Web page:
When I began work on my memoir, Hold Me Close, Let Me Go: A Mother, a Daughter and an Adolescence Survived, about my daughter’s action-packed coming of age, I didn’t know a thing about arcs.
I thought, I lived this story. I’ll just write it down the way it happened. Type, type, type. It was as if I decided to build a house and just started nailing together boards without giving a thought to blueprints.
I put up some strange-looking houses that way, in the form of inert drafts filled with pointless scenes. I would have saved myself a lot of time if I had drawn an arc.
Back then, I hadn’t even heard of an arc. Now I know it’s the emotional framework of a memoir. Once you have your arc, you stop banging your head on all those overwhelming questions that come with writing from real life. Where should the story begin? Where should it end? What goes in, and what doesn’t? You learn not to lose the thread of your story by cramming in everything that happened—the trip to Alaska, the love letters, the musty apartment you rented before you got the house. You no longer waste time writing and rewriting scenes you don’t even need. When you have an arc, you already know what must be dramatized in the scene and what can be dealt with more quickly in summary.
If all that sounds essential to your memoir-writing process, it’s because it is. So let’s take a look at exactly how to build your arc, starting with the key elements: the desire line, actions and obstacles, emotional beats, the initiating incident and, of course, the ending.
The Desire Line
The first step in drawing an arc is to answer this question: What did you (as the narrator/protagonist) want in the story you’re telling? In her book on writing memoir, Your Life as Story, my friend Tristine Rainer calls this thedesire line. The struggle to achieve the desire drives the book. (You might have heard fiction writers call it the through line.)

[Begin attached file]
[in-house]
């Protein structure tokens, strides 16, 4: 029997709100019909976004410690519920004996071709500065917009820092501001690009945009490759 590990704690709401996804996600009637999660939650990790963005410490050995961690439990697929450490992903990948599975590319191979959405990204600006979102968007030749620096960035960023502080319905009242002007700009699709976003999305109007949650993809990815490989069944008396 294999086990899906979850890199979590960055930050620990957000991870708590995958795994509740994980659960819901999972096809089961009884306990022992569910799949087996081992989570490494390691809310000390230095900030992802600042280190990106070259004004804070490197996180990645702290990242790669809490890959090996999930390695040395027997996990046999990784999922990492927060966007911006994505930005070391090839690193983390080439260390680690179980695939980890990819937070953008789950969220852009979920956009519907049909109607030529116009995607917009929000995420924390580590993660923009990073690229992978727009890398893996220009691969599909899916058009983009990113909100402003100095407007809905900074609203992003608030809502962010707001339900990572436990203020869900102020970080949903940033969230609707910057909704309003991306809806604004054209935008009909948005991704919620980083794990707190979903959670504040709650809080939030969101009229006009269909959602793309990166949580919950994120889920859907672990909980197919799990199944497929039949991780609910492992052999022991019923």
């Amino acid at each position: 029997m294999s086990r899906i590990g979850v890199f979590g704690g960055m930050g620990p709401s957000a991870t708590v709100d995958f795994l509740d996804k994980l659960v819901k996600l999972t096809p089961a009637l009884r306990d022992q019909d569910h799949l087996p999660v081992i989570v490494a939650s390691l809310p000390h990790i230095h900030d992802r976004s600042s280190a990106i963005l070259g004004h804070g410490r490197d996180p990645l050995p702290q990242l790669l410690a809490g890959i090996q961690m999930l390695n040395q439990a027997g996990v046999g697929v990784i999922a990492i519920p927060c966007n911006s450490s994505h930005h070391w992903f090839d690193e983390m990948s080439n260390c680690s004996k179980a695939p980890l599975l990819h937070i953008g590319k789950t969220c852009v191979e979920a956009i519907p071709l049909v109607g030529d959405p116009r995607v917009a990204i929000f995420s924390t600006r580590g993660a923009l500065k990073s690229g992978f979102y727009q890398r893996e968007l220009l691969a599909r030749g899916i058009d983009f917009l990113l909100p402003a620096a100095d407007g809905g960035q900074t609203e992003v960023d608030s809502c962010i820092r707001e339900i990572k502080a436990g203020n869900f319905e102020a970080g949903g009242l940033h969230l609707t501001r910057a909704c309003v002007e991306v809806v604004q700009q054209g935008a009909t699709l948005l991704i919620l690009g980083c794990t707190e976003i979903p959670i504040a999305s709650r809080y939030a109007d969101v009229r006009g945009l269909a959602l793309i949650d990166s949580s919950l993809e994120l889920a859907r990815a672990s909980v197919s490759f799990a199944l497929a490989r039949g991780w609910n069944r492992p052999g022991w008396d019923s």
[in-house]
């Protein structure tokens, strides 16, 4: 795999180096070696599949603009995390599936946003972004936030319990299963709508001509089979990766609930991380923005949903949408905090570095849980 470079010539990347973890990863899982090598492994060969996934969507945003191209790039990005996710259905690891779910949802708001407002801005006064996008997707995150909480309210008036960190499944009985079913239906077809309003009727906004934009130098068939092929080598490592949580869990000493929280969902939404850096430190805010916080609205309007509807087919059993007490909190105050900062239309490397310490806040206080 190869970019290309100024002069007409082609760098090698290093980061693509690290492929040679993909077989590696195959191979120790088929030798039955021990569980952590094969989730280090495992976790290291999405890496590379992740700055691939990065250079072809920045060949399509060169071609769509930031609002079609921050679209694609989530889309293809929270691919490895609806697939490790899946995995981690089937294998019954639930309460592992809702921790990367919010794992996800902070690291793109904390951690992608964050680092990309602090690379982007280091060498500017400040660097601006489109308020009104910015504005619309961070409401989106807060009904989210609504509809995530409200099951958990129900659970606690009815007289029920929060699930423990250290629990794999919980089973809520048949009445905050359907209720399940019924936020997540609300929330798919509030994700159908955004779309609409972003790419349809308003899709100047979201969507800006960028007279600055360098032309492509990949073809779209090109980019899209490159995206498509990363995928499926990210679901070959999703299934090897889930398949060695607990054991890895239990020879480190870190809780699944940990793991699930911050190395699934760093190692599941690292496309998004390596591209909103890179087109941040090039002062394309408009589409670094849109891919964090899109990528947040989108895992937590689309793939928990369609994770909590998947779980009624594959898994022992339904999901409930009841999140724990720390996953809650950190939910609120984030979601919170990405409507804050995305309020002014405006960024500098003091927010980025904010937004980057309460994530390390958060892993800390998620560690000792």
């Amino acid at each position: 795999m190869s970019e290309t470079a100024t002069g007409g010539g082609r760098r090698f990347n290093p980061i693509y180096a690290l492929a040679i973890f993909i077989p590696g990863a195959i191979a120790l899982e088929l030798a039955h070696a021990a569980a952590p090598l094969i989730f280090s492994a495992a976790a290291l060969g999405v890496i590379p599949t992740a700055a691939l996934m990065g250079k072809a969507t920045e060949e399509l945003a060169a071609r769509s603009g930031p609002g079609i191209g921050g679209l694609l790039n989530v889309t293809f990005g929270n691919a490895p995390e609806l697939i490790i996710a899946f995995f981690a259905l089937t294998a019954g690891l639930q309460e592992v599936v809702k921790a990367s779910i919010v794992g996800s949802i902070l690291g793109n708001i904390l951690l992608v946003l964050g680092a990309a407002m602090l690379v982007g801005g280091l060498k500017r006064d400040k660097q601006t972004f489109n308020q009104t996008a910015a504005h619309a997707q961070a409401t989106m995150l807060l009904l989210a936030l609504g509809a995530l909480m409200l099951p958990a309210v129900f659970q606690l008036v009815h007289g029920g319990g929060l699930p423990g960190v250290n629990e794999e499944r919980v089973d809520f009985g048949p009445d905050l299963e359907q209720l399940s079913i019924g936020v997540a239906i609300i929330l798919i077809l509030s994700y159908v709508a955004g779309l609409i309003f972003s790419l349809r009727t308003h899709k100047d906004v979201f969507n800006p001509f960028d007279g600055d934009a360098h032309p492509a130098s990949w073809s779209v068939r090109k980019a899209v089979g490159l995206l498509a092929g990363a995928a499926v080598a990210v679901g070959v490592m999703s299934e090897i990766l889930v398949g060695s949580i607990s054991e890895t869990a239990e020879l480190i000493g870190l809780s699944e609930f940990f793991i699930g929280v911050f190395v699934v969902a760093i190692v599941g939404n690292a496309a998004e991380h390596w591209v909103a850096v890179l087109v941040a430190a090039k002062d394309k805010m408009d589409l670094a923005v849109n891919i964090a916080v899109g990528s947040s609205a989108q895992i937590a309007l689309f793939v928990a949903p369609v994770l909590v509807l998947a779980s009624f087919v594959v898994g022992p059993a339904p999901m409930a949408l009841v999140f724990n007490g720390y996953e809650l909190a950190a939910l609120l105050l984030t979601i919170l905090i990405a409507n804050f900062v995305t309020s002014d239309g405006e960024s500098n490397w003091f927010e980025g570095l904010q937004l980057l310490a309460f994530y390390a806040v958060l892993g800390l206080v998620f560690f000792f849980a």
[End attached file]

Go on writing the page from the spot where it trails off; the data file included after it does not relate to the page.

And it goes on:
You should be able to state the desire line in a sentence:
I wanted to be a psychiatrist.
I wanted to stay in the police department.
I wanted to love my stepson.
I wanted to make a new life in Uganda after the death of my wife.
I wanted to be a model though I weighed 160 pounds.
Keep in mind that the desire line can change by the end of the memoir. For example, a teen author might begin by chronicling the methodical engineering of his own destruction, but end by deciding he wants to live. Even so, it’s his original desire that drives his character to that unexpected conclusion.
Don’t expect to come up with your desire line immediately: It’s not that easy. At first, I thought the desire line for my book about my relationship with my teenager was, “I wanted to keep my daughter safe”—but then I realized that was more about her than it was about me. The desire line must be one that makes the story about you. In my case, I had to keep searching until I found the right desire line: “I wanted to be a good mother.”
Make your desire line as specific as you can. Avoid vague desires like, “I wanted to be loved,” or, “I wanted to belong”—they’re too general simply because everybody wants those things. If you’re stuck, a good way to come up with the specific desire line is to write a one-page fantasy in which you get your ideal ending in the story you’re telling. That’s the story of you getting what you wanted. Now: What was it?
Actions and Obstacles
Once you have the desire line, you can lay out the events of your book. What did you do to get what you wanted? What got in your way?
Begin planning your story arc by jotting down a list of actions and obstacles: